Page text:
Why Elka Graham Should “Dob In” Drug Cheat

By Jane

Most off of us have heard the story of Australian Olympic medalist Elka Graham claiming to have been offered performance enhancing drugs before the Athens Olympic Games. I think most of us agree that Graham should name the swimmer who made the offer, whom she says is now in retirement. I don’t actually care all that much who the person was; I care who it wasn’t.

There a whole hoard of athletes whose names have now been called into suspicion by Graham’s Sydney Morning Herald post. She says that the swimmer was an “elite” athlete, indicating (but not specifically saying) that this person was also attending the Olympics. She doesn’t say which country the person represented, whether they were male or female, and she doesn’t provide any other identifying information aside from the fact that they’ve since retired. This calls into question not only every retired Australian swimmer, but many foreign athletes as well.

In a climate where every world-beater, and many lesser competitors, find themselves at the end of cheating accusations, it’s important not to mislabel anyone. Obviously, Graham’s revelation of the athlete in question will, or would, be quite a blow to Australia, whose citizens tend to view swimming as Americans do baseball and the English do soccer. Down under, national team members are like NFL stars: the average American can tell you who Michael Phelps is, whereas Australians know the names and events of at least half their country’s swim team.

Some have leveled accusations at Graham that she has done this for attention. She has been active in Australian media of late, establishing a name for herself in much the same way as former Australian representative Nicole Livingston. Yes, telling this story has catapulted Graham into the public eye, and her media career may well benefit from the exposure; however, I’m glad she’s done it. So long as the story is true – and that would be one hell of a tale to make up – I think it’s great that this elite-level cheating may get addressed. However, someone (for I guarantee you that Graham is not the only person who knows about this) needs to part with the cheat’s name.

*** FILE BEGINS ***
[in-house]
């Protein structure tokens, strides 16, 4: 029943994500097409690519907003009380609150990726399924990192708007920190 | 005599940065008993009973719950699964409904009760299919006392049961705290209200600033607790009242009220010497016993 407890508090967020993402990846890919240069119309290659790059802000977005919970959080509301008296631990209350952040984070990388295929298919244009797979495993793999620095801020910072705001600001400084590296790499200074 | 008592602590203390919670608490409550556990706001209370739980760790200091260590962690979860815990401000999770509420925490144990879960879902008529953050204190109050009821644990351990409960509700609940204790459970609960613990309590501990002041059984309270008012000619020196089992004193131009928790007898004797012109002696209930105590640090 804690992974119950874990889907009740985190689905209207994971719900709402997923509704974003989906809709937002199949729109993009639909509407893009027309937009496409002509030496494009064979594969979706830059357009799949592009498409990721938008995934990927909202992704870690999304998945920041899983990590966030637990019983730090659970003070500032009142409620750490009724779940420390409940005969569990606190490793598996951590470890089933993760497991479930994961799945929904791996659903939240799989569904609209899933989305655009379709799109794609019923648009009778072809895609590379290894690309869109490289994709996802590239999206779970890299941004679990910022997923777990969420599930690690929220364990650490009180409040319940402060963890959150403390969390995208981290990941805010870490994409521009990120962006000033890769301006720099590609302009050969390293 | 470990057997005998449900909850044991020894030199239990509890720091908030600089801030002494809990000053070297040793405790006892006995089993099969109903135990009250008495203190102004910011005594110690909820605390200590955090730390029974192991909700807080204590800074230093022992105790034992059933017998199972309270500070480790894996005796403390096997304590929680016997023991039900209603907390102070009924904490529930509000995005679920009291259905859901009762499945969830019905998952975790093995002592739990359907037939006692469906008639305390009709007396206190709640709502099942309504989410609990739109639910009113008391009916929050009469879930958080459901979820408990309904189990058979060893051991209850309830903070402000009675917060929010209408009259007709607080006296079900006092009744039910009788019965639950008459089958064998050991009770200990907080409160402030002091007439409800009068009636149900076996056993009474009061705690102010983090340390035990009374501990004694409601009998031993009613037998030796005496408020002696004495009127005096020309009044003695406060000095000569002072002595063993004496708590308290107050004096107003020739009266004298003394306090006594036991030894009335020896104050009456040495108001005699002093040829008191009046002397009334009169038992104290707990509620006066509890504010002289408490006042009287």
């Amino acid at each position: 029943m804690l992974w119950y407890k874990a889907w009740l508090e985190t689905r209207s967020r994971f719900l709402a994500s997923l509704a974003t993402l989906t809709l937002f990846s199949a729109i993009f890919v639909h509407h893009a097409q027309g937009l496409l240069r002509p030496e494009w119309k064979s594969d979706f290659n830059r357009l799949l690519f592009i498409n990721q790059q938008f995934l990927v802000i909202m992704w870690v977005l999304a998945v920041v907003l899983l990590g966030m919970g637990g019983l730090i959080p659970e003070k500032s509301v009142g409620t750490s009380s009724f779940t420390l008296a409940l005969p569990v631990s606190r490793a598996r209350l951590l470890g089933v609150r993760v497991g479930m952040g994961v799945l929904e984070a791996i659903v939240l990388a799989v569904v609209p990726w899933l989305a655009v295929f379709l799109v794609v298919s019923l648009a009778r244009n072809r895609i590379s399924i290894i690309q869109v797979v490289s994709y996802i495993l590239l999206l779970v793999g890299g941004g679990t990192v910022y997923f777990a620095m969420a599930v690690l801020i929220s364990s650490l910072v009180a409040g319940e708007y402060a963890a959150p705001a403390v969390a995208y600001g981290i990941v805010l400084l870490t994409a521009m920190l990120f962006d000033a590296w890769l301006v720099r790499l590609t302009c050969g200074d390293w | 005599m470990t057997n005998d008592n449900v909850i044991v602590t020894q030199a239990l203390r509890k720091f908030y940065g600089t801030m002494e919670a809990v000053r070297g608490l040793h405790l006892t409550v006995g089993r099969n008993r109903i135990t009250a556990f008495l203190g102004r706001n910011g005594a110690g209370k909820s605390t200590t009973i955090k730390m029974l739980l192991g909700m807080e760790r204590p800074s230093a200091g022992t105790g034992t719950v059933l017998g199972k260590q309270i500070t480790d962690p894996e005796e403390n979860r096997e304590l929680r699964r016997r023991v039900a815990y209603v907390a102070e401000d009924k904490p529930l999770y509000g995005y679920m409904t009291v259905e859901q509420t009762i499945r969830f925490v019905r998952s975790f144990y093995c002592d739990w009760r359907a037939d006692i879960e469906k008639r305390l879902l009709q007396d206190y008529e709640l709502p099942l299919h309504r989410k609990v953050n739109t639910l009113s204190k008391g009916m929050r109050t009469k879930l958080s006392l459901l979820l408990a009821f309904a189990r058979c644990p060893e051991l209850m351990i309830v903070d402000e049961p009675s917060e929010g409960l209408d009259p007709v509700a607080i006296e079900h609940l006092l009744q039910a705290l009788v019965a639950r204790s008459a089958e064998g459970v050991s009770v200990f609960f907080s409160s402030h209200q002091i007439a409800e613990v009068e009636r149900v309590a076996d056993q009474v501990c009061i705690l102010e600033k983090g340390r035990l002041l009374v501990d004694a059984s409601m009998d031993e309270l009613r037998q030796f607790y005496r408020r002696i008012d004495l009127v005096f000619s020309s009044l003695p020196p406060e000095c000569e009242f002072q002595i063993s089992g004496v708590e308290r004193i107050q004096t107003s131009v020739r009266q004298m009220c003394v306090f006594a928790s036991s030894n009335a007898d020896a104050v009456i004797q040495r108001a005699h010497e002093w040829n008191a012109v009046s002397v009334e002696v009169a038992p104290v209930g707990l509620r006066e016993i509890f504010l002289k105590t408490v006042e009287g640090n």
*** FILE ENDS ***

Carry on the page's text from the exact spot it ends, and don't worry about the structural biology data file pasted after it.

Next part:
I’m sure none of us want to look at everyone who swam at Athens and who now does compete not with an eye of suspicion. There are some very prestigious names in that club. While we all like to tout the idea of innocence until proof of guilt, and while we all realise that Graham’s story is (right now) impossible to prove, we’ll all wonder who the cheat is and we’ll be suspicious of clean swimmers. I hope the person gets caught, but I hope his or her innocent teammates are cleared even more.